How to Make Lincoln Cars Cool Again

The granddaddy of American luxury is never going to be a progressive brand. That’s not a weakness.
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The granddaddy of American luxury is never going to be a progressive brand. That’s not a weakness.
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Lincoln’s been on a bit of a media blitz lately. It hired Matthew McConaughey to spout some zen aphorisms about progress and its new MKC then – after the spot inspired a fair amount of mockery and a memorable SNL parody – starting fielding press inquiries about the measurable (as in, 25%) bump in sales.

Thing is, it’s been a long time since Lincoln was cool on the strength of its products alone - Carter was in office if that puts it in perspective. The last Lincoln Continental Town Car rolled off the line in 1978. That car was nineteen-and-a-half feet and 5,500 pounds of velour–lined Yankee grandeur. Unwieldy and inefficient enough to trigger a gas crisis, that behemoth oozed excess. Slipping behind the wheel of a 3–ton two–door was an act of indulgence on par with bathing in a hot tub. Gratuitous, sure, but goddam American.

In the decades since that car hit lots, Lincoln has become little more than a badge, the ultimate trim level on Ford’s economy sedans. The tragedy is that Lincoln used to sell the coolest cars in America. To any person under forty that might sound like more marketing hyperbole, but hear us out.

In 1956, Lincoln released the Continental Mark II, a car so high in quality and price that Ford tried to market it as a different brand—consumers still called it the Lincoln Continental. In a time of excess in automotive design (chrome, dagmars, fins), the 1956 Continental was elegant and restrained: simple round headlights, an eggcrate grill, and a simple rear deck, with an integrated spare tire.

The cars were hand built with the best parts around; the painting process was multi-day affair that climaxed with a thorough hand polishing. Priced at $10,000, these cars cost the equivalent of two Cadillacs or five standard Ford sedans. They were driven by the fifties’ biggest stars: Frank Sinatra, Elizabeth Taylor, and Elvis Presley.

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Just five years later, Lincoln released the 1961 Continental. This sedan was 15 inches shorter than Lincoln’s last, and managed to combine a simplified, elegant shape with what came to be iconic features: rear-hinged “suicide doors” and quad headlights in a chrome-mesh grill. Tellingly, when the Waschowskis were looking for an appropriately menacing Dystopia-Mobile, they chose a ’65 Continental over contemporary Lincolns.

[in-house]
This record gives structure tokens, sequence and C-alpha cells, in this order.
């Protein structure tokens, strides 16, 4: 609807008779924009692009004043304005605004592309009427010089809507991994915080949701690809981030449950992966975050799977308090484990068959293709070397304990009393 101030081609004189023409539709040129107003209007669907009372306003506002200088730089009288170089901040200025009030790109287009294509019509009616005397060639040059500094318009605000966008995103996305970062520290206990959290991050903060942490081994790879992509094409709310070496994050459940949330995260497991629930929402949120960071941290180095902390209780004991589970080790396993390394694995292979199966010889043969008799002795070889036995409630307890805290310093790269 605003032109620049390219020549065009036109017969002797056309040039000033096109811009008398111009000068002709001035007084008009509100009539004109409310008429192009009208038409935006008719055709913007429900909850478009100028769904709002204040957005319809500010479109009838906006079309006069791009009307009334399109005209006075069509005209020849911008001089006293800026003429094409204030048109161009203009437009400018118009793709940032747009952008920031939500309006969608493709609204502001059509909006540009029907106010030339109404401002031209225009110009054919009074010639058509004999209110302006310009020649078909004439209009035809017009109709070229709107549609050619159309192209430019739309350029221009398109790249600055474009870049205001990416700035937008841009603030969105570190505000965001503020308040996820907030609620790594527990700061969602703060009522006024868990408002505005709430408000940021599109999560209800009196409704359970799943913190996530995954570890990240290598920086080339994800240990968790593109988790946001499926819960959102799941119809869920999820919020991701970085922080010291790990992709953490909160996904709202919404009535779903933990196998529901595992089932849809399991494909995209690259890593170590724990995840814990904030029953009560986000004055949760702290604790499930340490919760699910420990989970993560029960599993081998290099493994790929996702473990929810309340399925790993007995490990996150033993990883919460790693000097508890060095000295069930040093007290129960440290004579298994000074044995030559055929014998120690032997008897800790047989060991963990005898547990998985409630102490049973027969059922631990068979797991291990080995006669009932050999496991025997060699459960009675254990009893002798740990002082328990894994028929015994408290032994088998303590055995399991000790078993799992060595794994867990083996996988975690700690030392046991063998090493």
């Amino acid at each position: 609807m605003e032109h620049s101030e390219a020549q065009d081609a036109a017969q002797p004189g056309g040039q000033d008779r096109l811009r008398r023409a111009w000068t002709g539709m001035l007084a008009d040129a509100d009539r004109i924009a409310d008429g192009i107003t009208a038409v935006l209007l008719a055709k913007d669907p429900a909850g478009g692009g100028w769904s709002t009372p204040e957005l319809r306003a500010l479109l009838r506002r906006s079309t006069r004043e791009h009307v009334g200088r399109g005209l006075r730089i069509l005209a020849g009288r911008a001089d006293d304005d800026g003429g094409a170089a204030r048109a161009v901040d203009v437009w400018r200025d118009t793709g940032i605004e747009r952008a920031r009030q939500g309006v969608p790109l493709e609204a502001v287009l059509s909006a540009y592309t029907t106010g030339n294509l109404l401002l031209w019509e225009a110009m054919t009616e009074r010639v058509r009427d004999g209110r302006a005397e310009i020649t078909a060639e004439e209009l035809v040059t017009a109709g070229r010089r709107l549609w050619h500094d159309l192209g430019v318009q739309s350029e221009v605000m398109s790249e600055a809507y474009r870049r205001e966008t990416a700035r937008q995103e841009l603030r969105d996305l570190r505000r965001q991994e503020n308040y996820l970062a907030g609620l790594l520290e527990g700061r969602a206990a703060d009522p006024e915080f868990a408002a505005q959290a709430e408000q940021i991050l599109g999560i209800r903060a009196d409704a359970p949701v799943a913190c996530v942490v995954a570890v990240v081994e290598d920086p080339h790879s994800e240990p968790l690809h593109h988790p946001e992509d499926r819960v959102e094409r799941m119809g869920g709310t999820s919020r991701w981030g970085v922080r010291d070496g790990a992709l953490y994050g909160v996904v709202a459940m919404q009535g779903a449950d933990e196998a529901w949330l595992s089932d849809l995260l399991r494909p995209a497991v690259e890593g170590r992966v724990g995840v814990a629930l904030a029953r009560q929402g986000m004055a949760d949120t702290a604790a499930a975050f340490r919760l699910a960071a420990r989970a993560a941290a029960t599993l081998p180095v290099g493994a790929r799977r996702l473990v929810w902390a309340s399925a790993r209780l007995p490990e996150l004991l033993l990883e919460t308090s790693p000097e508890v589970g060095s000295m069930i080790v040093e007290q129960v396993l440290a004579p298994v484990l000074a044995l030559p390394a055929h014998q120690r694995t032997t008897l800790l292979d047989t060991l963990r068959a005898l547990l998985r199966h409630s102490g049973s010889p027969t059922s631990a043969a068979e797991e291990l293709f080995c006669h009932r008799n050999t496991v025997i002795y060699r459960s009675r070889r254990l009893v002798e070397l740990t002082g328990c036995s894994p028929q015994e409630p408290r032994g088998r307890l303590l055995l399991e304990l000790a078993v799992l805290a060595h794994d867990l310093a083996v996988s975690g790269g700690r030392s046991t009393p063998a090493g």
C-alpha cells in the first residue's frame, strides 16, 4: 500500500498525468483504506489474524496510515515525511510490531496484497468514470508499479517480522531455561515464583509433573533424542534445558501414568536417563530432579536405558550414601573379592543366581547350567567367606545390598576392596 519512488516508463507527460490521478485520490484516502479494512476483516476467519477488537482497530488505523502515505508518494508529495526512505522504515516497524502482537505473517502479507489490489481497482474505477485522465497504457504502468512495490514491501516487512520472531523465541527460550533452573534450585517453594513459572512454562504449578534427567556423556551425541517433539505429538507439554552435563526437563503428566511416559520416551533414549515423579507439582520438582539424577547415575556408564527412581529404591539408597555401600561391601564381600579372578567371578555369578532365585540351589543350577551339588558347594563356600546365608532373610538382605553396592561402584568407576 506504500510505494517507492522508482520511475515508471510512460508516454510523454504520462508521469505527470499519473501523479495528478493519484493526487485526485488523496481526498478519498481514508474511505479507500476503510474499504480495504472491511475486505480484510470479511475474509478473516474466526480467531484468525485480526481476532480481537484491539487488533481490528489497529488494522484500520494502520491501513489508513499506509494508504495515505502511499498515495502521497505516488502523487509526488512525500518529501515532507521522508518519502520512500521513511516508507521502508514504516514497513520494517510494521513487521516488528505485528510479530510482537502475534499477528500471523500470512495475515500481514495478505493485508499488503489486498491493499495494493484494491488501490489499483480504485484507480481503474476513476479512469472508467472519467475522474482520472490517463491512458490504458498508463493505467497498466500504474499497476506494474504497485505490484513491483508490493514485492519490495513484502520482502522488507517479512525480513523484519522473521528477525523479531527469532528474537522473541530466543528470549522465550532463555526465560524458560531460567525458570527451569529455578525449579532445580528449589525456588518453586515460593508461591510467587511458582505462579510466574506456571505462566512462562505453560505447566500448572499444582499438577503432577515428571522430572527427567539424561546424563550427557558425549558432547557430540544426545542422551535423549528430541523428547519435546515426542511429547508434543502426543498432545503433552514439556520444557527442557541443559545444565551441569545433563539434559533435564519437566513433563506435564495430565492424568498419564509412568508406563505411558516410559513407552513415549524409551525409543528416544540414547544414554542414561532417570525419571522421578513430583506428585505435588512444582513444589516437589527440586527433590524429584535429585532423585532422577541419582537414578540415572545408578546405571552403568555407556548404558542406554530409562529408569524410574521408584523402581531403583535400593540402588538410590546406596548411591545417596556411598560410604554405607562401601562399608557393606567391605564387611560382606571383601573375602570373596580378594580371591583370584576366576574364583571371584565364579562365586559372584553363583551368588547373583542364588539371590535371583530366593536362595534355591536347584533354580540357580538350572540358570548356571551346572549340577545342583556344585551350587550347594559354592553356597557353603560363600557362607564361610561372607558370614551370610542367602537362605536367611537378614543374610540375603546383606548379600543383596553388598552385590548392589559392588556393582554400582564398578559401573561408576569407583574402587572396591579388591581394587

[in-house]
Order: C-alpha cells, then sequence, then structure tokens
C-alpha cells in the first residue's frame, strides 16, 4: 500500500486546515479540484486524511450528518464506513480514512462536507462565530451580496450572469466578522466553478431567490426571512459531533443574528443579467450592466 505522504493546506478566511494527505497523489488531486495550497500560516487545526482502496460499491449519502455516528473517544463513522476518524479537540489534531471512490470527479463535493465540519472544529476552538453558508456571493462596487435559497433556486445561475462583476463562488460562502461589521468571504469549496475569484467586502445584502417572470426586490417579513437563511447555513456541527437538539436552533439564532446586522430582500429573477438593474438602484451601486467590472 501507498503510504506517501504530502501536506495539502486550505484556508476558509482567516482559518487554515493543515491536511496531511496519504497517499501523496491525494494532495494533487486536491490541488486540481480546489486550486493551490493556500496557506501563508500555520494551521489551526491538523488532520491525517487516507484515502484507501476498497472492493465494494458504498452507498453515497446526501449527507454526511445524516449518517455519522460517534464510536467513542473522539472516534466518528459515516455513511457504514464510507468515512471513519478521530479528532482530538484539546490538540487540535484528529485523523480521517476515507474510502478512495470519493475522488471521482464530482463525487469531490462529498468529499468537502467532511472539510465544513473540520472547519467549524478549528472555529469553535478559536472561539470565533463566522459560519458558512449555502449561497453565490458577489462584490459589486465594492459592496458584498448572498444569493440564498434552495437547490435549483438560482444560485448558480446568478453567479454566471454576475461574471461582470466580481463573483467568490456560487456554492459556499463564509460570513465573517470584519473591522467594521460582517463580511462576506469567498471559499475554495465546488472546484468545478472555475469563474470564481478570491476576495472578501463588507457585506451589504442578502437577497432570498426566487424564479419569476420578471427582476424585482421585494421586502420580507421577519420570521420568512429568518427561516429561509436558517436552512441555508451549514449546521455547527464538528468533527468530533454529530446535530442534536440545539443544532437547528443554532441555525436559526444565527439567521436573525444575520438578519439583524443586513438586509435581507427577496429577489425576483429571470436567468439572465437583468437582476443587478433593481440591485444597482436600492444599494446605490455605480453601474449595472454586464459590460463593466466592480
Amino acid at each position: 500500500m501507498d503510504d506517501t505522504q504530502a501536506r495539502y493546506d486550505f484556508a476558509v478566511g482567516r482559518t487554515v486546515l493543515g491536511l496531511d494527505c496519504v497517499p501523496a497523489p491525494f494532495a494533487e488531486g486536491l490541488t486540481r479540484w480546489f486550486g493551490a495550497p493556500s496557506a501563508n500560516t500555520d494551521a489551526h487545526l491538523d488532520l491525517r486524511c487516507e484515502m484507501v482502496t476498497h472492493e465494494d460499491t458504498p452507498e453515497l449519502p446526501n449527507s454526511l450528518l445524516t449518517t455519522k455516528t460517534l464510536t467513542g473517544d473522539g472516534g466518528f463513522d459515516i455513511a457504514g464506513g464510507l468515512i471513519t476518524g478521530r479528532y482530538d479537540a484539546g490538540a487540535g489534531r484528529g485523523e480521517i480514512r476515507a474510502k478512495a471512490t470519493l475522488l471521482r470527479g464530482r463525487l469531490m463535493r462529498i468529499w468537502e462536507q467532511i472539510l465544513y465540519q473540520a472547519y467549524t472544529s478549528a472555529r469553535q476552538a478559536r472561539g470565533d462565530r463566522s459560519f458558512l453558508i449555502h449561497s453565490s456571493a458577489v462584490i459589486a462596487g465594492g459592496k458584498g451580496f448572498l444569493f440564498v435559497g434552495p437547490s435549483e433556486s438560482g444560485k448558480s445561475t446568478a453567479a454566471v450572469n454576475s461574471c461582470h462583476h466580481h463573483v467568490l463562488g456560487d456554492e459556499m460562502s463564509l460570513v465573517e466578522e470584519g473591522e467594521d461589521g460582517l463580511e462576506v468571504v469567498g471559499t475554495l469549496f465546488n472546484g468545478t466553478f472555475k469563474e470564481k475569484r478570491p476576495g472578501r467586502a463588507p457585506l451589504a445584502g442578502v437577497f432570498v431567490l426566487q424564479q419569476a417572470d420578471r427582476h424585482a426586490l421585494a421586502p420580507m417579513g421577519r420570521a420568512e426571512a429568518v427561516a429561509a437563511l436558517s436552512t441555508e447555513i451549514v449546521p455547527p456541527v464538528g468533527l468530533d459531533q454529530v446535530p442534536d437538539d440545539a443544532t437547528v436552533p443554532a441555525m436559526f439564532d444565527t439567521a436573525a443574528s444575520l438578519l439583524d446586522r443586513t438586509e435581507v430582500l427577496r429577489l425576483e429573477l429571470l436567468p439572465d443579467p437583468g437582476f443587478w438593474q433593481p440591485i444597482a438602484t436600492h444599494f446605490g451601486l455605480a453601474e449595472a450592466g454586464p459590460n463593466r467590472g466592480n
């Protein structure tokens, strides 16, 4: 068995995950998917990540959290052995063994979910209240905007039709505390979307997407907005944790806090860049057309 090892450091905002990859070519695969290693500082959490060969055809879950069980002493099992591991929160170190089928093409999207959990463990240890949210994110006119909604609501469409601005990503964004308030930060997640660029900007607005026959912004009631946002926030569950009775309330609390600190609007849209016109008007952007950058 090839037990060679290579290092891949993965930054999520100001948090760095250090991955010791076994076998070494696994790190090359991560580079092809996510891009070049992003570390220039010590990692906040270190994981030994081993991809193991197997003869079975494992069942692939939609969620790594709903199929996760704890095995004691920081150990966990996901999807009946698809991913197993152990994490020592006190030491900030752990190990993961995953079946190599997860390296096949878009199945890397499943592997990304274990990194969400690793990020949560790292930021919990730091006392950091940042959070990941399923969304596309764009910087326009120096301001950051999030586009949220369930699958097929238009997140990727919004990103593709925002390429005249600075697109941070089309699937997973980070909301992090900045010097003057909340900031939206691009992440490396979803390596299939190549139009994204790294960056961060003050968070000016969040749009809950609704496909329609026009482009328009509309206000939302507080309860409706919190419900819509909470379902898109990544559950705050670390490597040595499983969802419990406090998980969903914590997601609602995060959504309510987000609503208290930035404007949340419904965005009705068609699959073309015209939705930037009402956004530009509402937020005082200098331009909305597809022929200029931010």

So how can Lincoln get some of that respect back? Certainly not with a line-up of rebadged Ford Fusions and Escapes. Cadillac has shown that folks under 60 are interested in American luxury cars so there’s no reason Lincoln shouldn’t be savoring a slice of that pie. 

Here’s what they need to do to get back their mojo.

1. Let Lincoln Be Lincoln

Though past sales trends like ChiaPets and pet rocks might suggest otherwise, American consumers are discerning. So, though it’s shaped a little differently, people know Lincoln’s MKZ is a Ford in a pretty frock. A real Lincoln needs its own platform, colors, and, dare we say, engines.

2. Restore Rear-Wheel Drive

Hondas, Toyotas, and Nissans have front wheel-drive. Mercedes, BMWs, and Rolls-Royces have rear-wheel drive. Right or wrong, rational or otherwise, rear-drive cars are perceived as sporting and luxurious. Lincoln is better off using this perception to its advantage than trying to convince buyers otherwise.

3. Bring Back the Badass Names

Lincoln sells the MKX, MKZ, MKS, MKT and MKC. None of these names have more than a few years’ history, and all are easily confused. A return to actual names, instead of cat-on-a-keyboard letter jumbles, would add some panache to the brand.

4. Limit Fleet Sales

Late model Lincoln Town Cars are used so often as livery cars that, like Kleenex and Xerox, the brand name has come to stand for the generic item. No one wants to have a car in the driveway that jogs memories of vinyl seat covers, industrial air freshener and missed flights.

5. Increase the Footprint

There’s a saying in the car industry about engines: There’s no replacement for displacement. Well, Lincoln should listen up, though in regards to the cars as a whole. Nothing says luxury and profligate, oil-money Americana like a 20-foot sedan. If emissions standards require it, stuff an Ecoboost V6 under the hood and lighten the beast with an aluminum frame. Just, please, give us the long, low, slab-sided Lincoln saloon we’ve been waiting for: The one that would get the front spot at Peter Luger’s, the monster that takes two people to park, the car whose trunk fits four stool pigeons real comfortable-like. 

Photos by Ford Motor Company